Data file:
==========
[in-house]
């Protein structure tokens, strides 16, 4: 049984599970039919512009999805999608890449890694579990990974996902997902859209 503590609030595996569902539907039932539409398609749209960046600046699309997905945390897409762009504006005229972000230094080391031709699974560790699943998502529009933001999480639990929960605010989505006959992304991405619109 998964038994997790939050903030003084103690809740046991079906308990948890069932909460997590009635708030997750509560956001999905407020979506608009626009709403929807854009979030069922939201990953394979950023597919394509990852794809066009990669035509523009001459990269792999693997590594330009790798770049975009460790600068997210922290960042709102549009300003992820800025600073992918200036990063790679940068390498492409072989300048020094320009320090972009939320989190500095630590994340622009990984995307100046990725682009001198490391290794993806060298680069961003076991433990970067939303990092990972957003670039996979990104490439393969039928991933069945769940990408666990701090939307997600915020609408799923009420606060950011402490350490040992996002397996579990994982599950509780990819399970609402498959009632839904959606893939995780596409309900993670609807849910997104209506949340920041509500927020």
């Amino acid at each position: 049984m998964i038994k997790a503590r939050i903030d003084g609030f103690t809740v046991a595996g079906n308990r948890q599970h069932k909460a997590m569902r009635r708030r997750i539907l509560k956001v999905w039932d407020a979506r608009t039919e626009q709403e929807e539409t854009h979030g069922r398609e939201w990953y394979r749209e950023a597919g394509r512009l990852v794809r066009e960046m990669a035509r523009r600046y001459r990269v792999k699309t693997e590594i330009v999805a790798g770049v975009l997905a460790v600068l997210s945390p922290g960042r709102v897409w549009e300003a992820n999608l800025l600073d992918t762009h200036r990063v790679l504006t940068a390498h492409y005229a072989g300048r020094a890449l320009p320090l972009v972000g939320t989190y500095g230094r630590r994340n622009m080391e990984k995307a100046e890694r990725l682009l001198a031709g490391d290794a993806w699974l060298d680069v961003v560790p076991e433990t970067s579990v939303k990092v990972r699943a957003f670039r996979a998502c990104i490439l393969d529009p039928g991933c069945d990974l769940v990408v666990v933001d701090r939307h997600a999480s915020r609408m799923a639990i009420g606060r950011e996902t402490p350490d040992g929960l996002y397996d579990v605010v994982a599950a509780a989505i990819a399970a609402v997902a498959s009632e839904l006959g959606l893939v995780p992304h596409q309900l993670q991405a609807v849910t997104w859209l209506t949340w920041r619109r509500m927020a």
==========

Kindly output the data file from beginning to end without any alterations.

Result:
[in-house]
């Protein structure tokens, strides 16, 4: 049984599970039919512009999805999608890449890694579990990974996902997902859209 503590609030595996569902539907039932539409398609749209960046600046699309997905945390897409762009504006005229972000230094080391031709699974560790699943998502529009933001999480639990929960605010989505006959992304991405619109 998964038994997790939050903030003084103690809740046991079906308990948890069932909460997590009635708030997750509560956001999905407020979506608009626009709403929807854009979030069922939201990953394979950023597919394509990852794809066009990669035509523009001459990269792999693997590594330009790798770049975009460790600068997210922290960042709102549009300003992820800025600073992918200036990063790679940068390498492409072989300048020094320009320090972009939320989190500095630590994340622009990984995307100046990725682009001198490391290794993806060298680069961003076991433990970067939303990092990972957003670039996979990104490439393969039928991933069945769940990408666990701090939307997600915020609408799923009420606060950011402490350490040992996002397996579990994982599950509780990819399970609402498959009632839904959606893939995780596409309900993670609807849910997104209506949340920041509500927020």
């Amino acid at each position: 049984m998964i038994k997790a503590r939050i903030d003084g609030f103690t809740v046991a595996g079906n308990r948890q599970h069932k909460a997590m569902r009635r708030r997750i539907l509560k956001v999905w039932d407020a979506r608009t039919e626009q709403e929807e539409t854009h979030g069922r398609e939201w990953y394979r749209e950023a597919g394509r512009l990852v794809r066009e960046m990669a035509r523009r600046y001459r990269v792999k699309t693997e590594i330009v999805a790798g770049v975009l997905a460790v600068l997210s945390p922290g960042r709102v897409w549009e300003a992820n999608l800025l600073d992918t762009h200036r990063v790679l504006t940068a390498h492409y005229a072989g300048r020094a890449l320009p320090l972009v972000g939320t989190y500095g230094r630590r994340n622009m080391e990984k995307a100046e890694r990725l682009l001198a031709g490391d290794a993806w699974l060298d680069v961003v560790p076991e433990t970067s579990v939303k990092v990972r699943a957003f670039r996979a998502c990104i490439l393969d529009p039928g991933c069945d990974l769940v990408v666990v933001d701090r939307h997600a999480s915020r609408m799923a639990i009420g606060r950011e996902t402490p350490d040992g929960l996002y397996d579990v605010v994982a599950a509780a989505i990819a399970a609402v997902a498959s009632e839904l006959g959606l893939v995780p992304h596409q309900l993670q991405a609807v849910t997104w859209l209506t949340w920041r619109r509500m927020a």